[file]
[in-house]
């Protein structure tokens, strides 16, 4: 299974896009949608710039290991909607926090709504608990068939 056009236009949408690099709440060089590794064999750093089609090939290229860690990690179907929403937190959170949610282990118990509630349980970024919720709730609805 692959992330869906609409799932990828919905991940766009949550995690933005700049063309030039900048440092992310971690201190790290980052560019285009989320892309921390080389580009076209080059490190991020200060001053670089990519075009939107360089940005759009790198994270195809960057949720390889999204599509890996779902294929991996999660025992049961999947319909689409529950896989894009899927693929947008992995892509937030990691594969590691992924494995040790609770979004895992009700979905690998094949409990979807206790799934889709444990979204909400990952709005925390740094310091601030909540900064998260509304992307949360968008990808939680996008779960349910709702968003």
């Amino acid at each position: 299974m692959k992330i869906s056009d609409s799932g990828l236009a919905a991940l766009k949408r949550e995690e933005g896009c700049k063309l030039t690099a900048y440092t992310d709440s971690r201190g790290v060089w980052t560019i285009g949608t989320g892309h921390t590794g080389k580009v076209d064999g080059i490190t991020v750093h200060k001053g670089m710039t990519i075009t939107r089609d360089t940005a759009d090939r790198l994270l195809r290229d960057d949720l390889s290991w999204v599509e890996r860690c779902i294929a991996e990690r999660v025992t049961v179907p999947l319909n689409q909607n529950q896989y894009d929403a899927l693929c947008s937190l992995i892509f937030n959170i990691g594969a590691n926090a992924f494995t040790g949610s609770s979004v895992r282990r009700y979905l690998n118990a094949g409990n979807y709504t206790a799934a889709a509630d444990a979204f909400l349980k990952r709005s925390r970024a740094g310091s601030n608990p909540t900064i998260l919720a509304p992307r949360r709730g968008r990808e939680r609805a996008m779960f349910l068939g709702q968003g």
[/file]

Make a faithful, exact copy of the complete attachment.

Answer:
[in-house]
């Protein structure tokens, strides 16, 4: 299974896009949608710039290991909607926090709504608990068939 056009236009949408690099709440060089590794064999750093089609090939290229860690990690179907929403937190959170949610282990118990509630349980970024919720709730609805 692959992330869906609409799932990828919905991940766009949550995690933005700049063309030039900048440092992310971690201190790290980052560019285009989320892309921390080389580009076209080059490190991020200060001053670089990519075009939107360089940005759009790198994270195809960057949720390889999204599509890996779902294929991996999660025992049961999947319909689409529950896989894009899927693929947008992995892509937030990691594969590691992924494995040790609770979004895992009700979905690998094949409990979807206790799934889709444990979204909400990952709005925390740094310091601030909540900064998260509304992307949360968008990808939680996008779960349910709702968003």
């Amino acid at each position: 299974m692959k992330i869906s056009d609409s799932g990828l236009a919905a991940l766009k949408r949550e995690e933005g896009c700049k063309l030039t690099a900048y440092t992310d709440s971690r201190g790290v060089w980052t560019i285009g949608t989320g892309h921390t590794g080389k580009v076209d064999g080059i490190t991020v750093h200060k001053g670089m710039t990519i075009t939107r089609d360089t940005a759009d090939r790198l994270l195809r290229d960057d949720l390889s290991w999204v599509e890996r860690c779902i294929a991996e990690r999660v025992t049961v179907p999947l319909n689409q909607n529950q896989y894009d929403a899927l693929c947008s937190l992995i892509f937030n959170i990691g594969a590691n926090a992924f494995t040790g949610s609770s979004v895992r282990r009700y979905l690998n118990a094949g409990n979807y709504t206790a799934a889709a509630d444990a979204f909400l349980k990952r709005s925390r970024a740094g310091s601030n608990p909540t900064i998260l919720a509304p992307r949360r709730g968008r990808e939680r609805a996008m779960f349910l068939g709702q968003g």